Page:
We started this year with some unpredictable global turmoil. The entire world is now fighting against the novel coronavirus pandemic that started spreading from China, later covering the vast majority of the planet. As a result, now the virus has been contracted by over 8 million people globally whilst the death toll nears a grim number of half a million. However, besides the human cost of the coronavirus pandemic, there is unprecedented economic pressure on every government around the world.
Even during the 21st century, we have navigated through a number of pandemics. From the Ebola outbreak to the swine flu, the world has survived many difficult situations with common efforts and joint work. There has not been the need for such radical and drastic measures in recent history, anywhere, and under no circumstances. So what makes the novel coronavirus infection so different? Why is it costing people lives, jobs, health, and freedom? What does it have that the swine flu or ebola did not? And most importantly, why is the impact of the virus so grim on stock markets and economies in all nations?
The one factor that makes COVID-19 stand out from the rest is its high reproduction rate. The R rate, as it is commonly referred to as, indicates on average how many people will contract the virus from one infected individual. The R rate is exceptionally high with coronavirus and stands at the natural mark of 3. However, with relevant manipulation and lockdown measures, the R rate can be reduced to the absolute minimum. For instance, the UK government has set the goal to keep the reproduction rate below 1 at all times, all across the country. This way, the virus will not be spreading any further, flattening the curve significantly.
As such, social distancing happens to be the only known and practiced way of fighting against the virus. For this very reason, utterly restrictive lockdown measures had to be introduced practically in all affected countries. Italy became the first major nation to ban mobility in all forms nationwide. Later, it was followed by others in Europe, Asia, and the Americas. This practically brought the economic activity to a standstill, forcing many companies to close down.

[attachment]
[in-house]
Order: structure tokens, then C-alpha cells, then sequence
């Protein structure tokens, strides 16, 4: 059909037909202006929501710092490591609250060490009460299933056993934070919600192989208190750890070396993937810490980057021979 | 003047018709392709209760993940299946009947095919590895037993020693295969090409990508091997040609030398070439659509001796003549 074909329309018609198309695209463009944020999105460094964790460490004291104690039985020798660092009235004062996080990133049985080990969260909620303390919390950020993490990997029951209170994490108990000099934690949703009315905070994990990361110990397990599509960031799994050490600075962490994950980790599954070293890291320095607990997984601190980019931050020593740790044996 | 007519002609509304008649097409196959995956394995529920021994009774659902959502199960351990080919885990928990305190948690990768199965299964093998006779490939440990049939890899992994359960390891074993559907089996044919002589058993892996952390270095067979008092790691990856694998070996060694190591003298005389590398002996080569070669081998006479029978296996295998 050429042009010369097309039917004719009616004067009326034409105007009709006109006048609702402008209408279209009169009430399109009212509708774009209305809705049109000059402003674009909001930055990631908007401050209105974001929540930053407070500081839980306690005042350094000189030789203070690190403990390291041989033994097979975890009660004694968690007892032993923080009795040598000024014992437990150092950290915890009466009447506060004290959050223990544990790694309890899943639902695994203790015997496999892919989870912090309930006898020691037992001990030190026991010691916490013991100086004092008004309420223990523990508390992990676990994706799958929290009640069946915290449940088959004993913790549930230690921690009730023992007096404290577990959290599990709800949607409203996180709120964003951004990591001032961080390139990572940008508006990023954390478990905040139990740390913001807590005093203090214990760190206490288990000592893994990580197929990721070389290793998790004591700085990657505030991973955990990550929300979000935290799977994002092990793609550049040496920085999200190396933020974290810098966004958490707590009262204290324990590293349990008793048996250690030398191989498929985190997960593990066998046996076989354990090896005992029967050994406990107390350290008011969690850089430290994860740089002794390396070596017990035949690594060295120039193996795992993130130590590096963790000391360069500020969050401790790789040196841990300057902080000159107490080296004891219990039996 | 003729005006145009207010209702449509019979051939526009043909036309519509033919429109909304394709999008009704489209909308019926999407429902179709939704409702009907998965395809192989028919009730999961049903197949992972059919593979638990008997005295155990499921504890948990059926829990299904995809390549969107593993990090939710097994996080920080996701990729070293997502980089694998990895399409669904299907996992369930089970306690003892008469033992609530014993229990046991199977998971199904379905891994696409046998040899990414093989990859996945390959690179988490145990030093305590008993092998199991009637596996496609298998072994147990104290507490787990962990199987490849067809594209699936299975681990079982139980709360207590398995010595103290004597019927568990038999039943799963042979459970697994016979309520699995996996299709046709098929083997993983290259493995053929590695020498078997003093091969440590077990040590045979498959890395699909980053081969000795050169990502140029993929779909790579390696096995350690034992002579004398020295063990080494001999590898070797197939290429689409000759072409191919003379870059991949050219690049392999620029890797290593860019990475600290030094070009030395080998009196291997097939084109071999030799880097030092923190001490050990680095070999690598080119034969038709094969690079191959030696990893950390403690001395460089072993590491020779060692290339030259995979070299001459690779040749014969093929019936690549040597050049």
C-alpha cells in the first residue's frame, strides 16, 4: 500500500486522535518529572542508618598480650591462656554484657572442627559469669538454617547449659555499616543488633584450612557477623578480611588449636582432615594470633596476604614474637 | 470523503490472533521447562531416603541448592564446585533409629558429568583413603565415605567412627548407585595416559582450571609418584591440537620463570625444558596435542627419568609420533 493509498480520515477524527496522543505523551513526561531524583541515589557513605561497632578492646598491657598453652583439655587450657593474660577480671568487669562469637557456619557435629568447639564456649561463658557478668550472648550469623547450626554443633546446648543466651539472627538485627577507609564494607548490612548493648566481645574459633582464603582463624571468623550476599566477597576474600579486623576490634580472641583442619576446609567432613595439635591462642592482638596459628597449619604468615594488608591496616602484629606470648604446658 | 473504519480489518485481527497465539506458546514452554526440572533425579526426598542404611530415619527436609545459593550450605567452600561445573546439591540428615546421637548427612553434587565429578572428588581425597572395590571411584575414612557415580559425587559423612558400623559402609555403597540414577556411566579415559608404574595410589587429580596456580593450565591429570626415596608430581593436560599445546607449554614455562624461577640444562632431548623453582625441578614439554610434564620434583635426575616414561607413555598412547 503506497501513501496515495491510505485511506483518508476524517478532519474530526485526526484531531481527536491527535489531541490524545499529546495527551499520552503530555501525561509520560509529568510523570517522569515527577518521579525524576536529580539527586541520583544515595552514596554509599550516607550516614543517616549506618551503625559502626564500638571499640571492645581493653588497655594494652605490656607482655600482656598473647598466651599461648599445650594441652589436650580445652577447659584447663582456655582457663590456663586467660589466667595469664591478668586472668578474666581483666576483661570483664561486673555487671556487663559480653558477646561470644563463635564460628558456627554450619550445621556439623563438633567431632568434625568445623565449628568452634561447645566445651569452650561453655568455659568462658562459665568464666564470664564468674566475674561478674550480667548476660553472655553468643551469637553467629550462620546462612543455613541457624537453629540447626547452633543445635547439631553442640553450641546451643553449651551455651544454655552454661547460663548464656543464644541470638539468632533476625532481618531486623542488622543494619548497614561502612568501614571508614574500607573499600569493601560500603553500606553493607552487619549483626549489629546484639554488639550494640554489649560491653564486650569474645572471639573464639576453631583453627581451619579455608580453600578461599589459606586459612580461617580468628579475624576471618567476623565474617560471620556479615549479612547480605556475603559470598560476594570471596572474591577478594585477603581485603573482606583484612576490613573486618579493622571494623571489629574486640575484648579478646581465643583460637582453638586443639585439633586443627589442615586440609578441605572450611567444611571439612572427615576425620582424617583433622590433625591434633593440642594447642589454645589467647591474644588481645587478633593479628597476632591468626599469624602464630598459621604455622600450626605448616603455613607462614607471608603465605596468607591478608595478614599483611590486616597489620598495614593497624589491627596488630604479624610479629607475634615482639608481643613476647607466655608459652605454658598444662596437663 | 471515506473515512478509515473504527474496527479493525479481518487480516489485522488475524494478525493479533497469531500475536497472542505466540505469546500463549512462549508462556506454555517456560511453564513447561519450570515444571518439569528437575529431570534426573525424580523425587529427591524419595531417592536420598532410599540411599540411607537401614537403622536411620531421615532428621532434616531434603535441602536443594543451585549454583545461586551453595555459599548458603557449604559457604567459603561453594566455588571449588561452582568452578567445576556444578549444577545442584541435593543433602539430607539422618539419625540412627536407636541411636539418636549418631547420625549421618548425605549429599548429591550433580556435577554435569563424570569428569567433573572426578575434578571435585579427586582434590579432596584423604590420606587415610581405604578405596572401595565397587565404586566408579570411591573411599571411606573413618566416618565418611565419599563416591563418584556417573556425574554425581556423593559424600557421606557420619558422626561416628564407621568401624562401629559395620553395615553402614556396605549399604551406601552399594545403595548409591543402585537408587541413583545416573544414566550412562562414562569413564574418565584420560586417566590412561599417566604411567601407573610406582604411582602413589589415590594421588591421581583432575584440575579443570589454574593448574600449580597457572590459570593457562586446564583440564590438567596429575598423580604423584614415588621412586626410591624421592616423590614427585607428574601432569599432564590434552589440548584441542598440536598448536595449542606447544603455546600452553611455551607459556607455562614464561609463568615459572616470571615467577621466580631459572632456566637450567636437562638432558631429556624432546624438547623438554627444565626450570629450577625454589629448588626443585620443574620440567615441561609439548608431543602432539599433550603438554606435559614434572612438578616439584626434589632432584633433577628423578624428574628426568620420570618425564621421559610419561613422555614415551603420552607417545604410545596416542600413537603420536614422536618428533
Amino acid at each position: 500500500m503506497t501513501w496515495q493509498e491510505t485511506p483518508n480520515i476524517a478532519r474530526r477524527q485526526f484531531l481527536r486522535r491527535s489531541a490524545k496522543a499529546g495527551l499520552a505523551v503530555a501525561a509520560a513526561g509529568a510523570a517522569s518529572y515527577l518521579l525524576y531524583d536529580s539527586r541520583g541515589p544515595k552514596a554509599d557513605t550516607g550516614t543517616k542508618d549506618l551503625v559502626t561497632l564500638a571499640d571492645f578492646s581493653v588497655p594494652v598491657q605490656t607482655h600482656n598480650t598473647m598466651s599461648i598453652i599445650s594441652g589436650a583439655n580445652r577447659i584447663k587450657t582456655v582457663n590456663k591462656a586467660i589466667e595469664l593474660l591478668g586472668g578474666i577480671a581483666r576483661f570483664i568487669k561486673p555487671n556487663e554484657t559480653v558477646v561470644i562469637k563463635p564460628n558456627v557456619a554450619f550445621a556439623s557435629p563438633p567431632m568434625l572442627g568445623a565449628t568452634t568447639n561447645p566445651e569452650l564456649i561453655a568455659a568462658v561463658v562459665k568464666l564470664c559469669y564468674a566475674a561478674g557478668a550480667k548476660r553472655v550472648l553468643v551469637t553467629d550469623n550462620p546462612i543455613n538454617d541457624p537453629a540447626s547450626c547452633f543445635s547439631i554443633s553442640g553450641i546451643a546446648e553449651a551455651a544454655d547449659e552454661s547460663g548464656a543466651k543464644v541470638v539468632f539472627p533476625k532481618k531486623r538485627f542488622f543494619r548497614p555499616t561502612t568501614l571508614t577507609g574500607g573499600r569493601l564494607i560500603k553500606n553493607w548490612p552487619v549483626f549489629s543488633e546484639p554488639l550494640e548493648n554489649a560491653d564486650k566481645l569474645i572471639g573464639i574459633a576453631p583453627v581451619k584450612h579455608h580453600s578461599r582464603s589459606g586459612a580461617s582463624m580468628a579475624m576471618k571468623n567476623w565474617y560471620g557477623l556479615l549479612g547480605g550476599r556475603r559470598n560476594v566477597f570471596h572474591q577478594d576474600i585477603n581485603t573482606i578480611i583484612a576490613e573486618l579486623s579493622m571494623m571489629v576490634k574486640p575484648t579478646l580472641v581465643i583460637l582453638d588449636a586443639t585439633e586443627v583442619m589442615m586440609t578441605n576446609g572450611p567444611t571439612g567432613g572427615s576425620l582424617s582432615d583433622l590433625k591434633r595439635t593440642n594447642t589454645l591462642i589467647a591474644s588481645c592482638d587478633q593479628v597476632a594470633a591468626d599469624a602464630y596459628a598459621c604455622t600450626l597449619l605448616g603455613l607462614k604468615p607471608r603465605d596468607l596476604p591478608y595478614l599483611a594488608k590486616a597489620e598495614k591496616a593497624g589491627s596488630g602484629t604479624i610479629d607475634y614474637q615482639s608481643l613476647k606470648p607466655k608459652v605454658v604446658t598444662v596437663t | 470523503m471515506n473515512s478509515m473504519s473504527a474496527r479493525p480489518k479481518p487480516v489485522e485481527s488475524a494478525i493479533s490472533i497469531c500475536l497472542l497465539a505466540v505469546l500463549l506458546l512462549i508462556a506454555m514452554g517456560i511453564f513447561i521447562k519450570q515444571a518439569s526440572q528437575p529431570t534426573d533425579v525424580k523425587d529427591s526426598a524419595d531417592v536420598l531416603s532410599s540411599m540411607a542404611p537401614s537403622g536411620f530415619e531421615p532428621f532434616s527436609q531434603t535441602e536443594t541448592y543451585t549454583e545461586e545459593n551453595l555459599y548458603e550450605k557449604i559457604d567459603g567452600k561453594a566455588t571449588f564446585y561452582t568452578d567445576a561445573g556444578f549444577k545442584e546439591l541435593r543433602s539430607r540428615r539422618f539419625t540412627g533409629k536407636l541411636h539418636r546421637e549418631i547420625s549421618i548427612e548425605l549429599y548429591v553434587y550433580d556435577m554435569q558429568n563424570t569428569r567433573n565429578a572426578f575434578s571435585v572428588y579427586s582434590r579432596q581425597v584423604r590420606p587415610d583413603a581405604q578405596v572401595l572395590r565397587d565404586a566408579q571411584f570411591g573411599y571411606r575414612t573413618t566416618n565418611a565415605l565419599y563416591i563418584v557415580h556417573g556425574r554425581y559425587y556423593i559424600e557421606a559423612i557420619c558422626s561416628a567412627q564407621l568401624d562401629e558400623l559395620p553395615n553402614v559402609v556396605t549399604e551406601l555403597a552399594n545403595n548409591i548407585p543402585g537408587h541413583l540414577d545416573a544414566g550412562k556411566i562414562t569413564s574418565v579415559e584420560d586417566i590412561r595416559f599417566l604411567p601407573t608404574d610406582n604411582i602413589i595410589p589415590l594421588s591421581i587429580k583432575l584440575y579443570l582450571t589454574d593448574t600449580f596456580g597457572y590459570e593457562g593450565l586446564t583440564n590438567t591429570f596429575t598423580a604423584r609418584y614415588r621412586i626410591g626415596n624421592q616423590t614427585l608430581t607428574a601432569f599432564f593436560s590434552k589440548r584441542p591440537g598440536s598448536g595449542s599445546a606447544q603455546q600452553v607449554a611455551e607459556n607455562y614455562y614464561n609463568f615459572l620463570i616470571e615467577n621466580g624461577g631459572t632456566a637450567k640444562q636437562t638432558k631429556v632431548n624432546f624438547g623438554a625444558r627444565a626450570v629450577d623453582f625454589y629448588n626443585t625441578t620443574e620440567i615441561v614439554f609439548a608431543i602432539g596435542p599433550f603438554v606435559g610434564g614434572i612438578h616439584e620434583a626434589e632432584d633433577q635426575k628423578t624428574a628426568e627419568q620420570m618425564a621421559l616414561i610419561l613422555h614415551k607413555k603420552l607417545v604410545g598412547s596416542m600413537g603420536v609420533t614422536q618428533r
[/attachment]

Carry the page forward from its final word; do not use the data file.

The stock market struggles throughout the crisis
From the very beginning of the pandemic, every statement made by national and international leaders, organizations and experts have been causing falls and surges in US stock markets. However, in the end, this has been a predominantly negative experience for the industry. The announcement of lockdown measures, Boris Johnson testing positive for COVID-19 and president Trump’s often confusing and appalling statements have made the stock market one of the least predictable financial sectors throughout the turmoil. As of now, there is a visible trend of gains slowly growing from post-COVID trauma. But how are S&P 500 or Nasdaq Composite seeing any positive signs amid the predictions of the worst economic downturn since the great depression?
The recovery of the US stock markets amid the nearing recession
The US stock markets have gone through something unique in early 2020. In February 2020, the US stock market was at the all-time high, thriving with positive outlooks and the optimism of even further growth. However, just a month from the 19th of February, the market went down to a devastating, grim mark. This has been said to be the fastest decline from the high point to the bear market.
What has happened to the US stock market in early 2020 is extremely clear. There was practically no certainty, with no valid information flowing in or out. The government in Washington was not ready to deal with the global pandemic, changing strategies way too often, sparking the feeling of the unstable environment among the US-based businesses. The companies were shut down and that impacted major corporations almost as equally. Big names keep shutting down key locations and branches to this very date.
However, the market seems to be back on track. The S&P 500 has recovered completely, going back to its pre-pandemic mark in late May. Nasdaq Composite, a key index with a bunch of tech firms listed, closed above 10,000 for the first time, showing the strong recovery from the total lockdown that lasted for almost 3 months. Other indexes have also gotten back to their original spots while others are exceeding expectations.
So why is it that during the anticipated major recession, the US stock market keeps thriving? Why is there so much even happening on the US stock market during such an economic turmoil? The answer is not simple, but there is one factor when it comes to reading the pattern of the US stock market.
The leading experts in the field say, that the stock market is the best indicator of what there is to expect for the economy on a broad scale. However, by no means is it a direct parallel and completely accurate representation of the economic development and dynamics. However, usually, the stock market falls sometime before the recession. It closely indicates what is to come a few months before the recession hits. Usually, the recovery starts three to four months prior to the end of the recession.
However, as we know for sure, the recession is yet to begin with its full force. We keep living in the global recession with the number of new coronavirus infections remaining at a constant rate in the United States. Therefore, the stock recovery now does not indicate the end of the recession. Rather, it shows that the lockdown measures are getting lifted globally and that we started understanding more about the virus.